Wednesday, December 12, 2012

The Django Notes Chapter 1 - 4

python xxx/xxx/ startproject mysite (linux

D:\ZDY\Working0> python \ZDY\Python\Scripts\ startproject quality startproject mysite
  • A file required for Python to treat the mysite directory as a package (i.e., a group of Python modules). It’s an empty file, and generally you won’t add anything to it.
  • A command-line utility that lets you interact with this Django project in various ways. Type python help to get a feel for what it can do. You should never have to edit this file; it’s created in this directory purely for convenience.
    • (subcommand, reset, cleanup, sql, sqlclear etc.)
  • Settings/configuration for this Django project. Take a look at it to get an idea of the types of settings available, along with their default values.
    • DATABASES = {
      •     'default': {
        •         'ENGINE': 'django.db.backends.', # Add 'postgresql_psycopg2', 'mysql', 'sqlite3' or 'oracle'.
          •         'NAME': '',                      # Or path to database file if using sqlite3.
            •         'USER': '',                      # Not used with sqlite3.
              •         'PASSWORD': '',                  # Not used with sqlite3.
                •         'HOST': '',                      # Set to empty string for localhost. Not used with sqlite3.
                  •         'PORT': '',                      # Set to empty string for default. Not used with sqlite3.
                    •     }
                      • }
                      • The URLs for this Django project. Think of this as the “table of contents” of your Django-powered site. At the moment, it’s empty.
                      python runserver

                      NOTICE: must import the view function into

                      urlpatterns = patterns('',
                      ('^hello/$', hello),
                      ('^time/$', current_datetime),
                      ('^another_time/$', current_datetime)

                      ^ start with, $ end with
                      tuple inside the tuple

                      Django Error Message

                    • At the top of the page, you get the key information about the exception: the type of exception, any parameters to the exception (the "unsupported type" message in this case), the file in which the exception was raised, and the offending line number.
                    • Under the key exception information, the page displays the full Python traceback for this exception. This is similar to the standard traceback you get in Python’s command-line interpreter, except it’s more interactive. For each level (“frame”) in the stack, Django displays the name of the file, the function/method name, the line number, and the source code of that line.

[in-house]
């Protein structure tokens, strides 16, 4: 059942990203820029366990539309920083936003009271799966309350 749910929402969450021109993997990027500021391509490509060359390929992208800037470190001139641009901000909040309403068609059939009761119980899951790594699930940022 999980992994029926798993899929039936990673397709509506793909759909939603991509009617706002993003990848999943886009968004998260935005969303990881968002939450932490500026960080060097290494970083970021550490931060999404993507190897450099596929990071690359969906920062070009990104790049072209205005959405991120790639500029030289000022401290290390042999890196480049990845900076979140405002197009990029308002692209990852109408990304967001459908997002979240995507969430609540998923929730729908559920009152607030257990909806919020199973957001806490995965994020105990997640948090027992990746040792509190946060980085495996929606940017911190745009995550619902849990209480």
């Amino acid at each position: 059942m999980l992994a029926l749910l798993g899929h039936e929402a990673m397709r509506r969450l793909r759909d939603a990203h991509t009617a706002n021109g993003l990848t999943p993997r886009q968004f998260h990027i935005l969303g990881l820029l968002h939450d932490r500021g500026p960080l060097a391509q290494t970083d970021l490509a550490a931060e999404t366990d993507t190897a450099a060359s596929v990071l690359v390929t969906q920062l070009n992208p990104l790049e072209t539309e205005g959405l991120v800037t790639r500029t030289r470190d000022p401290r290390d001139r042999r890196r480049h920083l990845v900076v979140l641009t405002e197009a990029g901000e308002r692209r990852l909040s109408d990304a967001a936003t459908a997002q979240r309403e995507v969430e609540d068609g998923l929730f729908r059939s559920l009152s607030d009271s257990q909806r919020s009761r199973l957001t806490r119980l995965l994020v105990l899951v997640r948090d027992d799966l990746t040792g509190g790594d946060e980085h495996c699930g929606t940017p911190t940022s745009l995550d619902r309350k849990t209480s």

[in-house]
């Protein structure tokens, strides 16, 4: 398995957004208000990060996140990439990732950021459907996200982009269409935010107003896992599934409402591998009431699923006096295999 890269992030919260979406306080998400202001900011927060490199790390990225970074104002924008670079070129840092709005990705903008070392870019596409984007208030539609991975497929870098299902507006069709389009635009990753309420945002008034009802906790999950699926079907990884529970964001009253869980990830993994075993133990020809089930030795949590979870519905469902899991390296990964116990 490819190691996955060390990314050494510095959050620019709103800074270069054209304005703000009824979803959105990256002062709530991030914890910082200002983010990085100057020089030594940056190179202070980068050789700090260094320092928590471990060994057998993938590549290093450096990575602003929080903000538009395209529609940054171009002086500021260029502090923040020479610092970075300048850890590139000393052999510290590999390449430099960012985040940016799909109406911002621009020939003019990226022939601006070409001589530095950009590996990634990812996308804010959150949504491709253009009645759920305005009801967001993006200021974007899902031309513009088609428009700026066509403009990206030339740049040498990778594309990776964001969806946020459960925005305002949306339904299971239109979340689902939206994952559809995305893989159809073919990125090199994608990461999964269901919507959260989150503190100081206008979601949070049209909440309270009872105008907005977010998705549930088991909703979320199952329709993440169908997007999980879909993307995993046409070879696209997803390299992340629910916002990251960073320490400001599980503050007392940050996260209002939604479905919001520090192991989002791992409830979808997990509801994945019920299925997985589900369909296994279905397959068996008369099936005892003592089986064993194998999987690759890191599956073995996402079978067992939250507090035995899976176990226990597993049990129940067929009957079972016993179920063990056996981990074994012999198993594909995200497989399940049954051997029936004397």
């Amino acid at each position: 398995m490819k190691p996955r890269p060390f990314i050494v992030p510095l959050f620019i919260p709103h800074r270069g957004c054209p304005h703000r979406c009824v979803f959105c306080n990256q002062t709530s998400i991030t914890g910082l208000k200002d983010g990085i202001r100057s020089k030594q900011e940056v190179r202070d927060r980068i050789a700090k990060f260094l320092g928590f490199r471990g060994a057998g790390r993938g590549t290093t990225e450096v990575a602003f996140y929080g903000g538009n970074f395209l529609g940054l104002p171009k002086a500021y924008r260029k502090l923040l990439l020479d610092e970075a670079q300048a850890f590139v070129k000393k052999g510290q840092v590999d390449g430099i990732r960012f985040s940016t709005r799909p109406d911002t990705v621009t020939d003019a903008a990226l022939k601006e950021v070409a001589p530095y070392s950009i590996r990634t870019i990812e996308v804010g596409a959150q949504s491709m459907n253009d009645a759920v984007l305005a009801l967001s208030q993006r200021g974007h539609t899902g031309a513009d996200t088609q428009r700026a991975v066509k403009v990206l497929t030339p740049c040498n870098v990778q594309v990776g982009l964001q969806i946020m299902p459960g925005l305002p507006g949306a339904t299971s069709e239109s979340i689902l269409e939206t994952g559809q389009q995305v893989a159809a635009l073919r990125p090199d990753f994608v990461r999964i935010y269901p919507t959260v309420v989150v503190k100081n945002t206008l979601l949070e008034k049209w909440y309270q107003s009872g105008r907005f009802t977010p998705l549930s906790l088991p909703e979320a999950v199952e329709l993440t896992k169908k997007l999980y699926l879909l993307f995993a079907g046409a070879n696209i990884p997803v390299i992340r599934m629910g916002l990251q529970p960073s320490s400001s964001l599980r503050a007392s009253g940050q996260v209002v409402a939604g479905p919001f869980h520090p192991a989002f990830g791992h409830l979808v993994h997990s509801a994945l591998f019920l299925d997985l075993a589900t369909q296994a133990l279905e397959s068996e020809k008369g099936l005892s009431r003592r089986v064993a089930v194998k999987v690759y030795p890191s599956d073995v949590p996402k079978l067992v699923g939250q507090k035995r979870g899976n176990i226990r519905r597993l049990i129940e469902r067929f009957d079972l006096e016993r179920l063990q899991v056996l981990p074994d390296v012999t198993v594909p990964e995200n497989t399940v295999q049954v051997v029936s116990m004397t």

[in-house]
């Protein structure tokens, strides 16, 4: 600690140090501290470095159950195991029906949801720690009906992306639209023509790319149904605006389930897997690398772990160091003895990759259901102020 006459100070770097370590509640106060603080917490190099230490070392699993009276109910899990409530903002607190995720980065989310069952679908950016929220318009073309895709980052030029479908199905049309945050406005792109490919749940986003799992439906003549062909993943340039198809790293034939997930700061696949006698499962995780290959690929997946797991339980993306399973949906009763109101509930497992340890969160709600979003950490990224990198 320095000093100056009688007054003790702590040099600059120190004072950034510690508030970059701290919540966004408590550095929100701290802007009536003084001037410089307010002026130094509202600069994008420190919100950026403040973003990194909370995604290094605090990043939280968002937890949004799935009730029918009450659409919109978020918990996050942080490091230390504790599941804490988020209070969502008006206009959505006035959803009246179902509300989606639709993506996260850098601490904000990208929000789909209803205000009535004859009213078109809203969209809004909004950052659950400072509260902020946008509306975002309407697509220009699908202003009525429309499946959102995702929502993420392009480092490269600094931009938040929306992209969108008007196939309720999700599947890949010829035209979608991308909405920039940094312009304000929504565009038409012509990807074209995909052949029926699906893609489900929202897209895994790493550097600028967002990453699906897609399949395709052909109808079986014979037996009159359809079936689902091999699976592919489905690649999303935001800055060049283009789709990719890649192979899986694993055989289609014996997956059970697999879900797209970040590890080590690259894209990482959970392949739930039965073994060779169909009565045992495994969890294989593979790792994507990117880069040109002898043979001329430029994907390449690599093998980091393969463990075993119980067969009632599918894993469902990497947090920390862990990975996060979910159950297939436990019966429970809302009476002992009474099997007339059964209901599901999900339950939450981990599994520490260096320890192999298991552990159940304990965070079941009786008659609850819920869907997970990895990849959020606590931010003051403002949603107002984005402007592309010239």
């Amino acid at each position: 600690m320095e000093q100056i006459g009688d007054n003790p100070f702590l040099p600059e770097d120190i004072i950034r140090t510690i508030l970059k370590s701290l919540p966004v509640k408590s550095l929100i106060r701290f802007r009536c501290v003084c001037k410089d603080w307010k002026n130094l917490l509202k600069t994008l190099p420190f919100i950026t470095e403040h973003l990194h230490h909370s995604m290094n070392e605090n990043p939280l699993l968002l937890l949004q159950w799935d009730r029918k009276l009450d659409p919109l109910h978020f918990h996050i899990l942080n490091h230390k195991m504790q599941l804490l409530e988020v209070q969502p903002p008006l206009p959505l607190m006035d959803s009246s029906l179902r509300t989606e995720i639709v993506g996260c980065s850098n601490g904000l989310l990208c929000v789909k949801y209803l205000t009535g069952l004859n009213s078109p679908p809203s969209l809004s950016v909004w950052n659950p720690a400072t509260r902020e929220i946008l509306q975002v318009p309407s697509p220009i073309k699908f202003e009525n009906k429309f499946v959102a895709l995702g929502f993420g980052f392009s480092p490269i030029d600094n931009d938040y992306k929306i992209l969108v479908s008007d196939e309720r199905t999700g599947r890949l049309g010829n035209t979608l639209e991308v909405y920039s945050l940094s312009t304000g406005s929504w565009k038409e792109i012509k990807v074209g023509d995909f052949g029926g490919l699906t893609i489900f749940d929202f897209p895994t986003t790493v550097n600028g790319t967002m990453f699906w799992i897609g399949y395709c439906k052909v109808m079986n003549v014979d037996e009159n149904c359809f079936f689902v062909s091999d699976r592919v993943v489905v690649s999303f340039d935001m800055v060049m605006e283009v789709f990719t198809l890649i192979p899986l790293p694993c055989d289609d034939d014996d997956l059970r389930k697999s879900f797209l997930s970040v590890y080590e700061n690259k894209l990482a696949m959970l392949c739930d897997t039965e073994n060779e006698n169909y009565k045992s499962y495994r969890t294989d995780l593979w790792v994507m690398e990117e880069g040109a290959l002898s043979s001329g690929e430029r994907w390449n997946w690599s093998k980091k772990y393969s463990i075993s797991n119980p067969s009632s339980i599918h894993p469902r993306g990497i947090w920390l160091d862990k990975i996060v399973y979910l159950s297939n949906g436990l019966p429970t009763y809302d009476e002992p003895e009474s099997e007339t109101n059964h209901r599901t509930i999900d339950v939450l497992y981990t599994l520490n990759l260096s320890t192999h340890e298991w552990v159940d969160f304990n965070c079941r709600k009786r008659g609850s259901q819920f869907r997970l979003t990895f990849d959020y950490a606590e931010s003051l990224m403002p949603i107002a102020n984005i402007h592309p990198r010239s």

Click the line of source code (in dark gray), and you’ll see several lines from before and after the erroneous line, to give you context.
                      Click “Local vars” under any frame in the stack to view a table of all local variables and their values, in that frame, at the exact point in the code at which the exception was raised. This debugging information can be a great help.
                    • Note the “Switch to copy-and-paste view” text under the “Traceback” header. Click those words, and the traceback will switch to a alternate version that can be easily copied and pasted. Use this when you want to share your exception traceback with others to get technical support – such as the kind folks in the Django IRC chat room or on the Django users mailing list.
                      Underneath, the “Share this traceback on a public Web site” button will do this work for you in just one click. Click it to post the traceback to, where you’ll get a distinct URL that you can share with other people.
                    • Next, the “Request information” section includes a wealth of information about the incoming Web request that spawned the error: GET and POST information, cookie values, and meta information, such as CGI headers. Appendix G has a complete reference of all the information a request object contains.
                      Below the “Request information” section, the “Settings” section lists all of the settings for this particular Django installation. (We’ve already mentioned ROOT_URLCONF, and we’ll show you various Django settings throughout the book. All the available settings are covered in detail in Appendix D.)

                      TypeError at /time/plus/10/

                      unsupported type for timedelta hours component: unicode